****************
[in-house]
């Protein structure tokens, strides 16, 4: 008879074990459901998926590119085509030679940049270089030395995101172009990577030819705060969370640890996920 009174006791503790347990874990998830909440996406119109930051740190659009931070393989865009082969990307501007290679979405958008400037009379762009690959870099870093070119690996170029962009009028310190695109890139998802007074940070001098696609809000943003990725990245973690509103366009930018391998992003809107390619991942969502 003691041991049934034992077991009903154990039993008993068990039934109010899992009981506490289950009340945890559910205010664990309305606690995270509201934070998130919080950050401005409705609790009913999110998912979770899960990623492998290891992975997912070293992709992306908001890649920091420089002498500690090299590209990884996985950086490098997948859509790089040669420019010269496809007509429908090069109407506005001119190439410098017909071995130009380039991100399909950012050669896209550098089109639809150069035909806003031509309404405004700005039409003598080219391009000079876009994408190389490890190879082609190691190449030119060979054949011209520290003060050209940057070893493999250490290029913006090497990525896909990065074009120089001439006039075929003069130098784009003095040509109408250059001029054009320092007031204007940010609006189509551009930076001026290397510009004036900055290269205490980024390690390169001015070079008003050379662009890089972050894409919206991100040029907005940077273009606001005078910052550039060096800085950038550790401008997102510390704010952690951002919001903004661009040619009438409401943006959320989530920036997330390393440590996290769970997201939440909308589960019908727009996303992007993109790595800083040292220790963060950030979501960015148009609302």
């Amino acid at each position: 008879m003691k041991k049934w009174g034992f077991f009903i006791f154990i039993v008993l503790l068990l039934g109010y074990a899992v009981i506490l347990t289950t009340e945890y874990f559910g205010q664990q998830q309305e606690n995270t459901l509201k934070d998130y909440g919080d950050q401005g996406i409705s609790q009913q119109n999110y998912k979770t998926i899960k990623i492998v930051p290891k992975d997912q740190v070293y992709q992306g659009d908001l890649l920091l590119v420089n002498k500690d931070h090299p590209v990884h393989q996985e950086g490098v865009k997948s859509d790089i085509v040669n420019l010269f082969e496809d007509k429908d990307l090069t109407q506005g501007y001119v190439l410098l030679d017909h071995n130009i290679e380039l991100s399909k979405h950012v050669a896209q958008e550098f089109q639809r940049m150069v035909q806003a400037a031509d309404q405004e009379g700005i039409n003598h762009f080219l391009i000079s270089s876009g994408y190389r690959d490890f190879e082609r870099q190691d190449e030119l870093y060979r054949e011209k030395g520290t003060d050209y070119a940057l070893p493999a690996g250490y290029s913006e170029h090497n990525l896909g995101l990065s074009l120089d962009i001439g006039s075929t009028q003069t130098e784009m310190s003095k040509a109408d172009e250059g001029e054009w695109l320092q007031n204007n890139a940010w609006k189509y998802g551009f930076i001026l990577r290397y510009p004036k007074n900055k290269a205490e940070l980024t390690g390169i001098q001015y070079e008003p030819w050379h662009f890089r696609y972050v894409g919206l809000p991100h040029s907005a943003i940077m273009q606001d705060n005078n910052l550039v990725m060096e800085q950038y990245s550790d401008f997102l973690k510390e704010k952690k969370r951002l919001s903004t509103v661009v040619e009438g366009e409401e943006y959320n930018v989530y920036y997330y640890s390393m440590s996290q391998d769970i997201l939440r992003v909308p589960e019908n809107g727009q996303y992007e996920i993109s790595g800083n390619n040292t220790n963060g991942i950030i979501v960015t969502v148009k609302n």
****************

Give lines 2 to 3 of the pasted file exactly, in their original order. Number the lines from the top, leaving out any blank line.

């Protein structure tokens, strides 16, 4: 008879074990459901998926590119085509030679940049270089030395995101172009990577030819705060969370640890996920 009174006791503790347990874990998830909440996406119109930051740190659009931070393989865009082969990307501007290679979405958008400037009379762009690959870099870093070119690996170029962009009028310190695109890139998802007074940070001098696609809000943003990725990245973690509103366009930018391998992003809107390619991942969502 003691041991049934034992077991009903154990039993008993068990039934109010899992009981506490289950009340945890559910205010664990309305606690995270509201934070998130919080950050401005409705609790009913999110998912979770899960990623492998290891992975997912070293992709992306908001890649920091420089002498500690090299590209990884996985950086490098997948859509790089040669420019010269496809007509429908090069109407506005001119190439410098017909071995130009380039991100399909950012050669896209550098089109639809150069035909806003031509309404405004700005039409003598080219391009000079876009994408190389490890190879082609190691190449030119060979054949011209520290003060050209940057070893493999250490290029913006090497990525896909990065074009120089001439006039075929003069130098784009003095040509109408250059001029054009320092007031204007940010609006189509551009930076001026290397510009004036900055290269205490980024390690390169001015070079008003050379662009890089972050894409919206991100040029907005940077273009606001005078910052550039060096800085950038550790401008997102510390704010952690951002919001903004661009040619009438409401943006959320989530920036997330390393440590996290769970997201939440909308589960019908727009996303992007993109790595800083040292220790963060950030979501960015148009609302």
């Amino acid at each position: 008879m003691k041991k049934w009174g034992f077991f009903i006791f154990i039993v008993l503790l068990l039934g109010y074990a899992v009981i506490l347990t289950t009340e945890y874990f559910g205010q664990q998830q309305e606690n995270t459901l509201k934070d998130y909440g919080d950050q401005g996406i409705s609790q009913q119109n999110y998912k979770t998926i899960k990623i492998v930051p290891k992975d997912q740190v070293y992709q992306g659009d908001l890649l920091l590119v420089n002498k500690d931070h090299p590209v990884h393989q996985e950086g490098v865009k997948s859509d790089i085509v040669n420019l010269f082969e496809d007509k429908d990307l090069t109407q506005g501007y001119v190439l410098l030679d017909h071995n130009i290679e380039l991100s399909k979405h950012v050669a896209q958008e550098f089109q639809r940049m150069v035909q806003a400037a031509d309404q405004e009379g700005i039409n003598h762009f080219l391009i000079s270089s876009g994408y190389r690959d490890f190879e082609r870099q190691d190449e030119l870093y060979r054949e011209k030395g520290t003060d050209y070119a940057l070893p493999a690996g250490y290029s913006e170029h090497n990525l896909g995101l990065s074009l120089d962009i001439g006039s075929t009028q003069t130098e784009m310190s003095k040509a109408d172009e250059g001029e054009w695109l320092q007031n204007n890139a940010w609006k189509y998802g551009f930076i001026l990577r290397y510009p004036k007074n900055k290269a205490e940070l980024t390690g390169i001098q001015y070079e008003p030819w050379h662009f890089r696609y972050v894409g919206l809000p991100h040029s907005a943003i940077m273009q606001d705060n005078n910052l550039v990725m060096e800085q950038y990245s550790d401008f997102l973690k510390e704010k952690k969370r951002l919001s903004t509103v661009v040619e009438g366009e409401e943006y959320n930018v989530y920036y997330y640890s390393m440590s996290q391998d769970i997201l939440r992003v909308p589960e019908n809107g727009q996303y992007e996920i993109s790595g800083n390619n040292t220790n963060g991942i950030i979501v960015t969502v148009k609302n």